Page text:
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Approached through autumn colours, the church space of the Kiscelli Museum, with its lavish high ceilings and unique atmosphere, provides wonderful surroundings whatever the occasion. This is particularly true in the case of design exhibitions, as the museum building was once owned by the Viennese furniture manufacturer Miksa Schmidt, actively involved in so many Art Nouveau creations of the day.
Of course, it’s perfect for Design Without Borders,
with works from 16 countries this year. The exhibition is extremely complex, both in terms of material and related applications, as
well as a great forum for designers and creatives to meet.
For visitors, it presents a unique opportunity to see initiatives from different countries at the same time. The exhibition is now also an all-arts festival – in addition to curated guided tours, contemporary music and dance performances enrich the agenda.
The focus is on the broad interpretation of design
and its different approaches. The artefacts provide an exciting testimony to
the interplay between each branch of art, the fine and applied arts, the visual
and the performing arts.
The exhibition is divided into several parts. In the middle of the main space, Future of Living presents a selection of the latest Slovenian design, in front of which are displayed the textile design artefacts of TEXHIBITION, while the back space has been allocated to a wonderful selection of contemporary jewellery.
The Unlimited Design Award has also been presented
at the exhibition since 2014. Entering the apse, you can take a look at the Medusa
lamps, one of this year’s winners, by Polish firm KABO & PYDO.
The lamp collection made of bent wire evokes archetypal forms but it can also fit
into a wide range of spaces, a breakthrough concept.
In these surroundings, works by several design giants are shown, chairs by the venerable Yrjö Kukkapuro, which gave fresh impetus to Finnish design, and the colourful works of textile designer Erja Hirvi for Marimekko. She gained acclaim thanks to her colourful personality and projects focusing on small communities.
From here, you continue into the church space,
where a desk designed and created by Miksa Schmidt, the founder of the
collection, represents the history of the Kiscelli Museum.
This is followed by the creations of furniture designer Helena Dařbujánová, the light chests of drawers in her Suzanne collection, and by Jiří Krejčiřík, inspired by Czech Art Nouveau, which tell their own story.
Alongside, several exciting objects point towards the future, one of recycling, novel materials and 3D objects from printed matter. Look out for the aromatic lamp made of orange peel produced by the food industry, the material used as a by-product of brewing, and a 3D-printed object dreamed up by acclaimed Welsh designer Ross Lovegrove and Oscar-winning costumier Julia Koerner.
On the other side of the hall, the exhibition
continues with the presentation of works by students of Budapest’s prestigious
design school MOME. The highlight is the joint project by Sára Farkas, Juli
Jakabos, Hanna Kopacz and István Rudolf Vince, Csőváz! (‘Pipe Frame!’).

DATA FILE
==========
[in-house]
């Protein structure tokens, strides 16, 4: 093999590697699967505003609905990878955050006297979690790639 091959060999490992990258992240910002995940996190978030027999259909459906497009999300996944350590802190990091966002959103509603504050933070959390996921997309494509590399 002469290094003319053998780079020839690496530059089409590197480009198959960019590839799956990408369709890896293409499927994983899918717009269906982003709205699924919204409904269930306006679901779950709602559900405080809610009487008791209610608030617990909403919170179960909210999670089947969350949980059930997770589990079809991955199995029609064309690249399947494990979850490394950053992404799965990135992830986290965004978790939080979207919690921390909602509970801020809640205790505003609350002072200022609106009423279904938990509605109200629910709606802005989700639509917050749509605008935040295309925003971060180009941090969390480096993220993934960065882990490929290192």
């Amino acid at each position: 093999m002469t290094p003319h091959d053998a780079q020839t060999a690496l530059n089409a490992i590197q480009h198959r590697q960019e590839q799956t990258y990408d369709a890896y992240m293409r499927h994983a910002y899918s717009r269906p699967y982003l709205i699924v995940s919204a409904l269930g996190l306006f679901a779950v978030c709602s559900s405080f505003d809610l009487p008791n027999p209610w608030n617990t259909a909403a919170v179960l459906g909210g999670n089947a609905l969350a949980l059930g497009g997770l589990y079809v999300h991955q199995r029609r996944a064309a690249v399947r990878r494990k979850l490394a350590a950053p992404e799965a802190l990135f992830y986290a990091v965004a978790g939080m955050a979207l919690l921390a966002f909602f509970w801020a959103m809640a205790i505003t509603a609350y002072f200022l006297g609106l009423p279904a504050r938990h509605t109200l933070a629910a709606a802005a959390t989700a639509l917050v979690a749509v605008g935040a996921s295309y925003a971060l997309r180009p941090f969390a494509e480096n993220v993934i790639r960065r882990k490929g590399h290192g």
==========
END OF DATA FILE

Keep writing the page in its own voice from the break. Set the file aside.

Pieces by jewellery designers are displayed together with short films about each one, to illustrate the sensitive and special experience of creating it. Beyond await items by Bratislava jewellery designers VŠVU and Zvolen furniture makers TUZVO.
The next section features, among other things, the social design project by Sebastian Herkner, set in small Colombian villages.
It is also worth highlighting the artefacts by Ward Wijnant, both the candlestick pressed from aluminium foil and the non-welded, twisted furniture, with its interesting aesthetic.
In fact, the lightest and heaviest chairs in Europe can be seen in close proximity to each other. It would be a struggle to shift Wijnant’s small blue chair, but Oskar Zieta’s seats, also on display, can be moved with your little finger.
Works by Hungarian designers are given their own separate island, combining to offer the specific vision that is beginning to unfold here. Of particular note are the series of furniture by Sára Kele and the chairs designed by Dávid Horváth, made by Balaton Bútor, illustrating how relationships between designers and builders are developing.
In the middle of the room, the mini-exhibition Made in Slovenia – The Future of Living presents the latest Slovenian design, including a couple of particularly beautiful pieces. Jana Mršnik’s mats were made with the help of local craftsmen, while her rug and demijohn-like bottles combine ancient handicraft techniques with modern patterns.
In the last hall of the exhibition is a selection of jewellery, works by the students of the Department of Jewellery and Goldsmiths of the Estonian Academy of Arts. These range from wearable pieces to haute couture leaning towards fine art, made from Sellotape, recycled materials and precious metals.
All in all, this is a rich selection showing the latest
trends in contemporary design, expertly curated by the likes of Szilvia Szigeti
and Tamás Radnóti, brimming with international contacts in the field.
It’s a lot to take in, so a short film has been made with the help of contemporary dancer Rita Góbi.